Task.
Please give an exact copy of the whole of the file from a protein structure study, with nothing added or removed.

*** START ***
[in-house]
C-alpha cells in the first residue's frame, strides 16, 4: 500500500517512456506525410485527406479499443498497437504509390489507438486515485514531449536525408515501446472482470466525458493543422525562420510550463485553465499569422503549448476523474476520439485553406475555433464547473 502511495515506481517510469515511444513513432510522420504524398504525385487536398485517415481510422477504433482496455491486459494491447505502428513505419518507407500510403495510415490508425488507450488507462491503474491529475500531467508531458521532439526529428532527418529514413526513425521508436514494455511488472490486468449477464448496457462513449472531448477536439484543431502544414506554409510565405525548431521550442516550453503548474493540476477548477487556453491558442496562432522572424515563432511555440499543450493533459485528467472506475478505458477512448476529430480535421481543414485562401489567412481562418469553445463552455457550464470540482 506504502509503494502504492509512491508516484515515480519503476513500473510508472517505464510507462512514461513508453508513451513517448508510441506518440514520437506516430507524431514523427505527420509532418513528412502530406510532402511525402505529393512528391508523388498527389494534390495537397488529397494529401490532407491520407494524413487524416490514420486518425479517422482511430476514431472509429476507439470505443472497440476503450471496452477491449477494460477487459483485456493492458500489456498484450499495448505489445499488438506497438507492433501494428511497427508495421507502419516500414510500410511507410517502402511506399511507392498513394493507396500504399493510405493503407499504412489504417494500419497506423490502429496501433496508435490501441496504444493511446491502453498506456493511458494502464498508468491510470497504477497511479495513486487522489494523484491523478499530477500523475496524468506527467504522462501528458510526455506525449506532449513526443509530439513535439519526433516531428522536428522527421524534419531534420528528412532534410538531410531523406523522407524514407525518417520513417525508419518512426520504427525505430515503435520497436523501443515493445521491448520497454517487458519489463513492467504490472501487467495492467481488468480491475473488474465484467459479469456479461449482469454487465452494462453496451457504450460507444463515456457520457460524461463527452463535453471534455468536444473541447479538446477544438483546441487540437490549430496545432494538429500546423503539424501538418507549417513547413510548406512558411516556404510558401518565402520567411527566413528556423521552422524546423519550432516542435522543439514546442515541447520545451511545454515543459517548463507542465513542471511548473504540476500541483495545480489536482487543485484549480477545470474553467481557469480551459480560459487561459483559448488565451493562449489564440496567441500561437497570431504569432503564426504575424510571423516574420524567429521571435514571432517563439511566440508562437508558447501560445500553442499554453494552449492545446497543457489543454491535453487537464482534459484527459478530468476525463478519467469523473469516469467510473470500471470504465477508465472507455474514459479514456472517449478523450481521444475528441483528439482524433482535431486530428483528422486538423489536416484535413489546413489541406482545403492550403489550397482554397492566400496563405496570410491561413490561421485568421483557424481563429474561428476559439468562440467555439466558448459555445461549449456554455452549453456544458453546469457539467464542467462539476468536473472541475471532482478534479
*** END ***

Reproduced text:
[in-house]
C-alpha cells in the first residue's frame, strides 16, 4: 500500500517512456506525410485527406479499443498497437504509390489507438486515485514531449536525408515501446472482470466525458493543422525562420510550463485553465499569422503549448476523474476520439485553406475555433464547473 502511495515506481517510469515511444513513432510522420504524398504525385487536398485517415481510422477504433482496455491486459494491447505502428513505419518507407500510403495510415490508425488507450488507462491503474491529475500531467508531458521532439526529428532527418529514413526513425521508436514494455511488472490486468449477464448496457462513449472531448477536439484543431502544414506554409510565405525548431521550442516550453503548474493540476477548477487556453491558442496562432522572424515563432511555440499543450493533459485528467472506475478505458477512448476529430480535421481543414485562401489567412481562418469553445463552455457550464470540482 506504502509503494502504492509512491508516484515515480519503476513500473510508472517505464510507462512514461513508453508513451513517448508510441506518440514520437506516430507524431514523427505527420509532418513528412502530406510532402511525402505529393512528391508523388498527389494534390495537397488529397494529401490532407491520407494524413487524416490514420486518425479517422482511430476514431472509429476507439470505443472497440476503450471496452477491449477494460477487459483485456493492458500489456498484450499495448505489445499488438506497438507492433501494428511497427508495421507502419516500414510500410511507410517502402511506399511507392498513394493507396500504399493510405493503407499504412489504417494500419497506423490502429496501433496508435490501441496504444493511446491502453498506456493511458494502464498508468491510470497504477497511479495513486487522489494523484491523478499530477500523475496524468506527467504522462501528458510526455506525449506532449513526443509530439513535439519526433516531428522536428522527421524534419531534420528528412532534410538531410531523406523522407524514407525518417520513417525508419518512426520504427525505430515503435520497436523501443515493445521491448520497454517487458519489463513492467504490472501487467495492467481488468480491475473488474465484467459479469456479461449482469454487465452494462453496451457504450460507444463515456457520457460524461463527452463535453471534455468536444473541447479538446477544438483546441487540437490549430496545432494538429500546423503539424501538418507549417513547413510548406512558411516556404510558401518565402520567411527566413528556423521552422524546423519550432516542435522543439514546442515541447520545451511545454515543459517548463507542465513542471511548473504540476500541483495545480489536482487543485484549480477545470474553467481557469480551459480560459487561459483559448488565451493562449489564440496567441500561437497570431504569432503564426504575424510571423516574420524567429521571435514571432517563439511566440508562437508558447501560445500553442499554453494552449492545446497543457489543454491535453487537464482534459484527459478530468476525463478519467469523473469516469467510473470500471470504465477508465472507455474514459479514456472517449478523450481521444475528441483528439482524433482535431486530428483528422486538423489536416484535413489546413489541406482545403492550403489550397482554397492566400496563405496570410491561413490561421485568421483557424481563429474561428476559439468562440467555439466558448459555445461549449456554455452549453456544458453546469457539467464542467462539476468536473472541475471532482478534479